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Jenkins Fenstermaker, PLLC

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By Jason D. Bowles Of Jenkins Fenstermaker, PLLC on 01/08/2018
Home Damage from Mine Blasting in West Virginia

A 2017 attempt to increase the required distance between production blasting activities and currently or recently occupied structures failed to pass in the West Virginia legislature.  House Bill 2087, introduced in February of 2017, proposed to amend and reenact §22-3-22a of the Code of West Virginia relating to blasting activities  in order to prevent home damage from mine blasting in West Virginia. 

The Current Law on Home Damage from Mine Blasting in West Virginia

West Virginia Code §22-3-22a protects against home and property damage from blasting in WV by prohibiting production blasting activities within 300 feet of an occupied dwelling, a temporarily unoccupied dwelling which has been occupied within the past ninety days, a public building, any structure used for commercial purposes, a school, a church, and a public park or a water well. The amendment in House Bill 2087 would have extended the distance from occupied dwellings or certain other structures in which surface mine production blasting may not occur, making it consistent with the distance a gas well drilling pad must be from an occupied dwelling. Specifically, the proposed change would have prohibited production blasting activities within 625 feet of the  structures. 

Additional Regulations on Home Damage from Mine Blasting in WV

Surface mining in West Virginia is extensively regulated, and mining activities must meet stringent standards to prevent damage from blasting in West Virginia. The West Virginia Department of Environmental Protection (DEP) regulates surface blast mining through its Division of Mining and Reclamation (DMR).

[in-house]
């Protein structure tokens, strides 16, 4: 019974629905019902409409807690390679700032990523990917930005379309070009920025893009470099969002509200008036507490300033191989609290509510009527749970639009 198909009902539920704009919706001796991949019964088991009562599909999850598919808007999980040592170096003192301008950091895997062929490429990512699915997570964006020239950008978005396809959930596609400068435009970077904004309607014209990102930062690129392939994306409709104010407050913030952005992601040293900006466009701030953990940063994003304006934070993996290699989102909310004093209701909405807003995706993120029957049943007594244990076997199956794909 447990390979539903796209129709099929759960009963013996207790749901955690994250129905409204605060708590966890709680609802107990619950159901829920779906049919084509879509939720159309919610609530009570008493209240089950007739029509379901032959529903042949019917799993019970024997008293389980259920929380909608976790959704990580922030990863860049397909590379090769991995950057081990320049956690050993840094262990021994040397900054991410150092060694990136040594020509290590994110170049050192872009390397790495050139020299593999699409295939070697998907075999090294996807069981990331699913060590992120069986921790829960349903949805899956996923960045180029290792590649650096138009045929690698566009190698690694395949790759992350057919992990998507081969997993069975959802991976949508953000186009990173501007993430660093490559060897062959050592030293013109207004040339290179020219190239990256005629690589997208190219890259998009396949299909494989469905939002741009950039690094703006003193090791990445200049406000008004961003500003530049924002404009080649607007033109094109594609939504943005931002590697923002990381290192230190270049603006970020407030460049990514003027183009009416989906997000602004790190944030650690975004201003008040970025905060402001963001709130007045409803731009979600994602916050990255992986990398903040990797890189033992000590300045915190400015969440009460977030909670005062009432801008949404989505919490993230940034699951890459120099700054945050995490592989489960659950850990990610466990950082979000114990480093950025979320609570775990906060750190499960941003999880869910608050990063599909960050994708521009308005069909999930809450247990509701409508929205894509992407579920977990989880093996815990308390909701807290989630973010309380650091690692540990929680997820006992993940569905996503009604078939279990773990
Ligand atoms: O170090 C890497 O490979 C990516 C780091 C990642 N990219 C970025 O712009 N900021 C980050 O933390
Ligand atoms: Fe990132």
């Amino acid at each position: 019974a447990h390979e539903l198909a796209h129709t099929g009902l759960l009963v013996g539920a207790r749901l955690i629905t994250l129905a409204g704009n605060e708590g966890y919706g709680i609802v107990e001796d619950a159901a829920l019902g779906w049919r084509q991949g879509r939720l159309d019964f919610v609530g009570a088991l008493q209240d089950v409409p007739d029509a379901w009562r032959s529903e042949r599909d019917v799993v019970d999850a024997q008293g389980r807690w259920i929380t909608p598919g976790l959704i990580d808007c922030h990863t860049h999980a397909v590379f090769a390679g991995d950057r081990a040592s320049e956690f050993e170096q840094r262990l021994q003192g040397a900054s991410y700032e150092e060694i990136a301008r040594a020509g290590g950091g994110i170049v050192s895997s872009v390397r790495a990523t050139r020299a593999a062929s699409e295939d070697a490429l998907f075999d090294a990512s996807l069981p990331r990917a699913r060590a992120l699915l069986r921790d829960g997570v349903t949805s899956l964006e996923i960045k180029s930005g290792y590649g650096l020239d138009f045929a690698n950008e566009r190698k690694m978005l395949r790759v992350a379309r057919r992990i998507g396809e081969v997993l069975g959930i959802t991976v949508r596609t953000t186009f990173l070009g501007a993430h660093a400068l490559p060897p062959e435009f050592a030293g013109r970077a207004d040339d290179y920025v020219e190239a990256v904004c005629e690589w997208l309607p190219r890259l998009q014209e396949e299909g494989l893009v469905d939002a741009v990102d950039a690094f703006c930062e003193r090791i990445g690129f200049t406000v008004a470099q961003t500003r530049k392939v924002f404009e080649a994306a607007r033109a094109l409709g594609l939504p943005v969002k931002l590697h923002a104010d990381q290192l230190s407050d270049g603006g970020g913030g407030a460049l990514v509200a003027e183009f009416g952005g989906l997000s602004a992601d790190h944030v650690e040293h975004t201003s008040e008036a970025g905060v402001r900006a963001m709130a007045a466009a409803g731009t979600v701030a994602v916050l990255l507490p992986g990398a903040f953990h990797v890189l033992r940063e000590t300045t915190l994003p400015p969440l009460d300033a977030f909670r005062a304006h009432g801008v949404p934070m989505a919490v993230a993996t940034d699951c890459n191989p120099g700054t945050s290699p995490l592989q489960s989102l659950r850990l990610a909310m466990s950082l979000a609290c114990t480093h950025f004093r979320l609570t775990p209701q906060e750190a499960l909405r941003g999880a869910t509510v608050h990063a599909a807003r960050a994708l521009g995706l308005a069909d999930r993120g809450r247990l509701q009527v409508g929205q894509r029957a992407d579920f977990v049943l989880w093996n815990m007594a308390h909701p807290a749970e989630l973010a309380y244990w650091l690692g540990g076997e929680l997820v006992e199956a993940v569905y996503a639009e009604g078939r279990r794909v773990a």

Blasting is a part of surface mining, but mine operators are required to take steps to protect homeowners near mining operations from loss due to property damage. For example, mine operators must document the condition of structures within the vicinity of surface mining activities by conducting a pre-blast survey. The mine operator must notify all owners and occupants of dwellings within one-half mile of the blasting activity that the operator is going to conduct a pre-blast survey in order to document the condition of man-made structures within the zone. The pre-blast survey allows owners and occupants of protected structures to identify any potential property damage from mine blasting in West Virginia after the blasting has occurred. 

Regulations on Damage from Blasting in WV are Based on Distance

West Virginia mining regulations protecting homeowners are based on the distance a structure is located from a blast and are designed to prevent cosmetic damage from blasting in WV to a structure. The requirements are not, however, designed to address alleged nuisance conditions or to prevent people from feeling the effects of blasting. 

If you have questions regarding your rights or responsibilities related to home damage from mine blasting in West Virginia, you can reach the experienced attorneys at Jenkins Fenstermaker, PLLC by filling out a contact form or by calling 866.617.4736. With more than 90 years of legal experience Jenkins Fenstermaker, PLLC has the knowledge to help navigate the legal issues you are facing.